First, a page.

with the drip waxes you can leave the chain on the bike - that's why i say top-up - adding to what is already there - it also flushes out some of the dust, i add a drop per link and then leave it overnight to seep in and let the solvent evaporate

    with hot wax, i.e. what you have, it will probably run further before needing a re-wax, but then you need to remove the chain and put it back in the molten wax for a while, the wax needs to get inside the rollers - this is why i suggest fitting a connex/similar link and having a few chains to use in rotation, so that you will always have a fresh chain ready when you need it

    as others said, chainring wear is another thing to check, a worn ring can cause 'chain suck' - the chain doesn't disengage cleanly from the bottom of the chainring, instead it gets dragged up, it's not a good feeling when it happens, worst case something can break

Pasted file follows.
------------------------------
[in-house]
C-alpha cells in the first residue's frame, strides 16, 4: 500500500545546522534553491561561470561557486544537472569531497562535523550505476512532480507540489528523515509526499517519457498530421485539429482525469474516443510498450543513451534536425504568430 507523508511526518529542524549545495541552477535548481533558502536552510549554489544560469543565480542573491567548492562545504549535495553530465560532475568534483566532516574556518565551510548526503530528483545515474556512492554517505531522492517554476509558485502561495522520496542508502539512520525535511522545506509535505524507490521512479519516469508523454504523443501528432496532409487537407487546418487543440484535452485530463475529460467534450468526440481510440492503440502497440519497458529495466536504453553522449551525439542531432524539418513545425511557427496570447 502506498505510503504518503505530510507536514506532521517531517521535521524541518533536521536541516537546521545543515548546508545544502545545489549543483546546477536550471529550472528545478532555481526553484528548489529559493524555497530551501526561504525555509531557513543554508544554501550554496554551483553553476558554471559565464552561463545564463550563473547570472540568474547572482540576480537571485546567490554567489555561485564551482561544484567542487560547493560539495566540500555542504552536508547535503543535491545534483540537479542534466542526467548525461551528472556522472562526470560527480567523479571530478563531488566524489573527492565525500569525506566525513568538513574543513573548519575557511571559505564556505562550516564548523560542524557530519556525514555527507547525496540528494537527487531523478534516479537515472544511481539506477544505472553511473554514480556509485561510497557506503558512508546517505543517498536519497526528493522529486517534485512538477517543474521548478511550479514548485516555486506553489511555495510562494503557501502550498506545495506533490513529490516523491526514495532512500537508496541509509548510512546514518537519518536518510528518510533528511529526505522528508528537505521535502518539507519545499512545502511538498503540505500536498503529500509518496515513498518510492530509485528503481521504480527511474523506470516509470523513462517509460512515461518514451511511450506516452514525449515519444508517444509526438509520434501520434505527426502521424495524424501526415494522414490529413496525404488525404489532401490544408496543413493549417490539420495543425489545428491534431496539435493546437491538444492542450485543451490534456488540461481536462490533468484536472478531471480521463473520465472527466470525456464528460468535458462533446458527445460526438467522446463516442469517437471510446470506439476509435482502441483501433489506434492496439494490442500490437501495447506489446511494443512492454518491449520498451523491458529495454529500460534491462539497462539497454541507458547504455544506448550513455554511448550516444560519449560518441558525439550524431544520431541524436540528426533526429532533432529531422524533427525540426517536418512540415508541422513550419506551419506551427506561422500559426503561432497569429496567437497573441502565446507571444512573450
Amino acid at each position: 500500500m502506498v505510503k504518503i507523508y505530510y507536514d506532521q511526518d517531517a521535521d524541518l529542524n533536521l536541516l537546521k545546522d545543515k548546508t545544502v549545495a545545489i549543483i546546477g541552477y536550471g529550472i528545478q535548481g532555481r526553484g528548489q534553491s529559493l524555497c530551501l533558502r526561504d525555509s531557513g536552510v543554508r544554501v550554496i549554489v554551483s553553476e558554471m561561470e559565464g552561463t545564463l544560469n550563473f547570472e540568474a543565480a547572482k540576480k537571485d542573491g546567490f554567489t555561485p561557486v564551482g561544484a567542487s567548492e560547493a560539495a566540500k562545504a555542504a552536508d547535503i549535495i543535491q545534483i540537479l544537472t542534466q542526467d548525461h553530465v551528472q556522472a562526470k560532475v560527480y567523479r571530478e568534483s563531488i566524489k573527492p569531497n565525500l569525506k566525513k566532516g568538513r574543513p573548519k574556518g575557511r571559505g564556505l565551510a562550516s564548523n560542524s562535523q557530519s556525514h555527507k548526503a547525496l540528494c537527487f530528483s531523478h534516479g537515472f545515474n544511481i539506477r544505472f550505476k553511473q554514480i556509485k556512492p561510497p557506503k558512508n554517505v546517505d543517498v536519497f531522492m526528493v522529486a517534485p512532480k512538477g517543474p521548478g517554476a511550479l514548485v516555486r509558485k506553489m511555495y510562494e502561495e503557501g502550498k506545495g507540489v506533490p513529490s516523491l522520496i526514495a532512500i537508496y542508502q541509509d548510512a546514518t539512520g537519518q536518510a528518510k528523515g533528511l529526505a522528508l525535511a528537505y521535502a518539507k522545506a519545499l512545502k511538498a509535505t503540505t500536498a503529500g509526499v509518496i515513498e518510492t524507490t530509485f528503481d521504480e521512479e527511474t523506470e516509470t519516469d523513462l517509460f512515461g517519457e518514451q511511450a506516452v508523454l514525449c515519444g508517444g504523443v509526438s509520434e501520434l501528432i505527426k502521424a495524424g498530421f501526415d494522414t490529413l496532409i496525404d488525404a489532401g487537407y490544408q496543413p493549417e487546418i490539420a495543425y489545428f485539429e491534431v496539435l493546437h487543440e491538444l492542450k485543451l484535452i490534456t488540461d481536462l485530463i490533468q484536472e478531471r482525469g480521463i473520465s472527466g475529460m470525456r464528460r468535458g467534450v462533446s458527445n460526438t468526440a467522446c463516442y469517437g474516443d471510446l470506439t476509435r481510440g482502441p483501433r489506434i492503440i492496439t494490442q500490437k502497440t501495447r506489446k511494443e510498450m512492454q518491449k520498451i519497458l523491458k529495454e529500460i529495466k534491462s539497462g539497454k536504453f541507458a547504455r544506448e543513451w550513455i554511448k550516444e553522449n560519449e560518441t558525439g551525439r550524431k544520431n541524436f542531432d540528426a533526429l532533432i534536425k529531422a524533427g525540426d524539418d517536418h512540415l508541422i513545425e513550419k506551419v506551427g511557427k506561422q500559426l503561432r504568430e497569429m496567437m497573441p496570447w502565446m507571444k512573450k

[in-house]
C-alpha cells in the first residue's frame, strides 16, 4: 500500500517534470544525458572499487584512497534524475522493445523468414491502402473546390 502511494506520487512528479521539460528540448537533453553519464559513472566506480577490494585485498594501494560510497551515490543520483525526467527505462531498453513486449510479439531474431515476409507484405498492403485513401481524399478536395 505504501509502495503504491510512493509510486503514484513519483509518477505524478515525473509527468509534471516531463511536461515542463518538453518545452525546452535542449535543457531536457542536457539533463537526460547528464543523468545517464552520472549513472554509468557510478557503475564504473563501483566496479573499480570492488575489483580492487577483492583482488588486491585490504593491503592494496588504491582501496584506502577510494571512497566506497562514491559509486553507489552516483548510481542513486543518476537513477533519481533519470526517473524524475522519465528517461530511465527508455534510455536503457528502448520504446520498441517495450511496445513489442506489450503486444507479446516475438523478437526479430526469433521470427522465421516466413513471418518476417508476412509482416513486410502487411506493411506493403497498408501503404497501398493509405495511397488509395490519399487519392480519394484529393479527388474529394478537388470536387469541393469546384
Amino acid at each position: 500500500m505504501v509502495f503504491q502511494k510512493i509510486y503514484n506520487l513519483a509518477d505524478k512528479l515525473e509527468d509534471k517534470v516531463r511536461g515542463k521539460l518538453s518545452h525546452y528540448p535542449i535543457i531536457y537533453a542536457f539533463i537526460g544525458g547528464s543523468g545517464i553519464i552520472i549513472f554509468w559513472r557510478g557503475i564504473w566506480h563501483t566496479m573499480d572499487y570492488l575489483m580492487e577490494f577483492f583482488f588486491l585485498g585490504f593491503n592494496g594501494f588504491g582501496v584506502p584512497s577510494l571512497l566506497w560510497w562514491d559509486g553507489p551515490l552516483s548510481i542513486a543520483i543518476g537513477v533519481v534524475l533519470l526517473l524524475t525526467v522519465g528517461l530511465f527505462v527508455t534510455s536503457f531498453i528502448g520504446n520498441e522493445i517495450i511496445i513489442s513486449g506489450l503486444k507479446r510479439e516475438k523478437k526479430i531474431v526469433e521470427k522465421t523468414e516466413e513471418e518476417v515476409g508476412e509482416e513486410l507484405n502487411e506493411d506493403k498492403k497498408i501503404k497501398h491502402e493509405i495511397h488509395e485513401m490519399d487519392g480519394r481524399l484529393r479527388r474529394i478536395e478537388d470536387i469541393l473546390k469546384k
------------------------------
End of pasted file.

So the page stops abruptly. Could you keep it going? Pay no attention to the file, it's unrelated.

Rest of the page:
my bike - faster than god's and twice as shiny
  • bikeradar0597828571@bador.net[email protected] Posts: 13
    edited 17 May
    So I thought I would give an update.
    I wanted to just change the chainring without even trying anything else because it was the thing that made most sense to me by elimination, but I was waiting on Osymetric to get back in stock with their 56 tooth aero.
    So conclusion: YES it was the chainring indeed.
    With the new one I can put as much power as I want and it holds really well. In fact even the shifting (rear shifting surprisingly) feels a lot faster and more committed.
    Since I knew what a rear skipping feels like I really thought that was I felt was that, but a front skipping (which I didn't know was even possible with a 56 chainring) actually feels exactly the same as a rear one.
    Photos attached of before/after chainrings.



    Actually the photos are too low resolution once uploaded here. So here are the originals: https://florianbador.com/pub/20210516-chainrings/
    PS: gosh... in the picture "20210516_173504.jpg" on the top right it's really obvious. Some of the teeth in the old one are completely triangular while they're round in the new one.